Mr. Acosta was a fan of Mr. Scott, but had never been to one of his concerts before, said Joel Acosta, 19, who recalled driving his brother to the airport in Bellingham last Wednesday. From there, Axel Acosta rented a car and drove about 90 miles south to Seattle before flying to Houston for the music festival, his brother said.
“He finally had the money to go,” Joel Acosta said. “He was excited to go.”
Axel Acosta was from Tieton, Wash., a community of fewer than 2,000 people in the Yakima Valley.
When Joel Acosta did not hear from his brother on Friday night, he said he figured that his brother was just having a fun time at the festival. “He said that reception was spotty and the internet was really bad,” Mr. Acosta said.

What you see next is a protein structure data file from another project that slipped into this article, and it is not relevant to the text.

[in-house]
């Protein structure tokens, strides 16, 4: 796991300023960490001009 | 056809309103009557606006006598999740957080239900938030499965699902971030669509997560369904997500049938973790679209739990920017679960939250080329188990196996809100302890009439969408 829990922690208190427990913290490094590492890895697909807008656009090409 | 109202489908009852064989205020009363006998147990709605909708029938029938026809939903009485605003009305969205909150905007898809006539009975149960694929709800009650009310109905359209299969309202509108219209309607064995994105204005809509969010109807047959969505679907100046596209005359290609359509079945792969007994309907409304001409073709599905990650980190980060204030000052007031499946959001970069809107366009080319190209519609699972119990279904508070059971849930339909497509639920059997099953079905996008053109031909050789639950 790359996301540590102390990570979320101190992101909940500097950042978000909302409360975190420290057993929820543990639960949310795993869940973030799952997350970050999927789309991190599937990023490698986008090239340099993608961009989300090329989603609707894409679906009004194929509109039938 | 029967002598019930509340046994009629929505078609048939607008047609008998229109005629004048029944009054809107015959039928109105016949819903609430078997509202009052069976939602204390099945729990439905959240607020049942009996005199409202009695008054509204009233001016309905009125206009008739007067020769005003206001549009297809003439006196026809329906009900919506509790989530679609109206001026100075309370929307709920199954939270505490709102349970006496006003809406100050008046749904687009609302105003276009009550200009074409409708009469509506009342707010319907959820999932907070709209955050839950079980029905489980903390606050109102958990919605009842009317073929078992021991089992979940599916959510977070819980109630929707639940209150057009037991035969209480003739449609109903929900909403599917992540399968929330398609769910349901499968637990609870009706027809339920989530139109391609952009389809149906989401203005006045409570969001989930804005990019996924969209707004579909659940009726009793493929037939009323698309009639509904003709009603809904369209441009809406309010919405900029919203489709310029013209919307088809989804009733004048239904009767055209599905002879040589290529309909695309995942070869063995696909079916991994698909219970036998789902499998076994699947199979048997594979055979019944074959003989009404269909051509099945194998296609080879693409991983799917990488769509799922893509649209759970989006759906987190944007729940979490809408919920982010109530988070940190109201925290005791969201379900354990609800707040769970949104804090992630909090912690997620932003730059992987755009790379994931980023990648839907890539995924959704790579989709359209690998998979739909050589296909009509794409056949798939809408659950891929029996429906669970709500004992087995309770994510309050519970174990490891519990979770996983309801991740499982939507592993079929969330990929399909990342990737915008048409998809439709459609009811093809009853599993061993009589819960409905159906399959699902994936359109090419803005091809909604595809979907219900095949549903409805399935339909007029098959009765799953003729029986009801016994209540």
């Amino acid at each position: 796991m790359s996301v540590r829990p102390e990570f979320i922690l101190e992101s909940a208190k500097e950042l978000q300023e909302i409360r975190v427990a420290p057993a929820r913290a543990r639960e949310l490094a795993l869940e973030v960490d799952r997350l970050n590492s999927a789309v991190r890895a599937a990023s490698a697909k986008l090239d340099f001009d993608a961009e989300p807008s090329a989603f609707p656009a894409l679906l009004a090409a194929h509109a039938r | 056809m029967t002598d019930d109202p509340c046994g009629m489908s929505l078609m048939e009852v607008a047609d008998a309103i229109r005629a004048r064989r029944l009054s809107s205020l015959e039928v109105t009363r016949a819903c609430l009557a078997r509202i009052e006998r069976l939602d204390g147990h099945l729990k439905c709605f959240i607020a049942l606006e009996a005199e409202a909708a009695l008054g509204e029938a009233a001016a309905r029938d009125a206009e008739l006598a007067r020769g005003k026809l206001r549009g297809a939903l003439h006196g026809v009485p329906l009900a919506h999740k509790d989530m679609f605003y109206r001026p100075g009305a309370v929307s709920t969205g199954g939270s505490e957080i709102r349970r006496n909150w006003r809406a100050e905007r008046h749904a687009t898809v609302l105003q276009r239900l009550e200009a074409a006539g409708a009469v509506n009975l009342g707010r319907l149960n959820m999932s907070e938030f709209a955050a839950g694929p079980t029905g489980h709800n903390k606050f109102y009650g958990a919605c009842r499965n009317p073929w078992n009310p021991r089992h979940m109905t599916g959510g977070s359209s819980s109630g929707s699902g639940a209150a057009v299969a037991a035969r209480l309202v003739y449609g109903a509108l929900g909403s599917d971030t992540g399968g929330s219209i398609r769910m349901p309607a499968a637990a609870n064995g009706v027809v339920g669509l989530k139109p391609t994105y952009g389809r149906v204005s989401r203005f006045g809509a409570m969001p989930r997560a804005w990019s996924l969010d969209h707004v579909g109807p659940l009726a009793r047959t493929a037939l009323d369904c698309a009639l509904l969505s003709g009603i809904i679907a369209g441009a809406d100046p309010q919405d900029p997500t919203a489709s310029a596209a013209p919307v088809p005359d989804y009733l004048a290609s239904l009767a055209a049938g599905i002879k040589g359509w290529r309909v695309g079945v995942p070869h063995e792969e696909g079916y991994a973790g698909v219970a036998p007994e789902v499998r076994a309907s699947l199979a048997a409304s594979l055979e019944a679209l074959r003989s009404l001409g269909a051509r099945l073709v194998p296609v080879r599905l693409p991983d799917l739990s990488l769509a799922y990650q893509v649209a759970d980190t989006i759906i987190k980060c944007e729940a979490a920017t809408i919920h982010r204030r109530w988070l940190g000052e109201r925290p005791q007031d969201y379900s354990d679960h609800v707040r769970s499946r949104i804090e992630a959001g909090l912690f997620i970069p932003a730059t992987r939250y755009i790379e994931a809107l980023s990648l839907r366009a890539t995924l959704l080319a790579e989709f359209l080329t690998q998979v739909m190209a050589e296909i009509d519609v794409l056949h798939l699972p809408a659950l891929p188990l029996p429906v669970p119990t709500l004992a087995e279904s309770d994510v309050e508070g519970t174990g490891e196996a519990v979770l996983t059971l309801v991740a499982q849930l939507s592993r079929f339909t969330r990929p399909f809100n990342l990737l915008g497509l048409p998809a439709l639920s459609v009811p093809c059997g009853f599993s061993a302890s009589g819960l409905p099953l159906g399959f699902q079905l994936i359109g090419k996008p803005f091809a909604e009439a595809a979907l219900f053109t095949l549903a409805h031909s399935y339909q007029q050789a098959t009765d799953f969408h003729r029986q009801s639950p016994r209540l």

During the concert, Axel Acosta got separated from a person he had been rooming with at a local hotel, his brother said.
“The roommate had called me that he had not seen Axel come to sleep that night,” Joel Acosta said.
That’s when Mr. Acosta said that he began to worry that his brother might have been among the people who died. His fears were confirmed, he said, when the authorities released a photo of his brother on Saturday.
Joel Acosta said he stopped looking at TikTok and other social media posts from the concert.
“Now, I can’t look at the videos anymore,” he said.
Reporting was contributed by Melina Delkic, Eduardo Medina, Christopher Mele and Neil Vigdor. Jack Begg contributed research.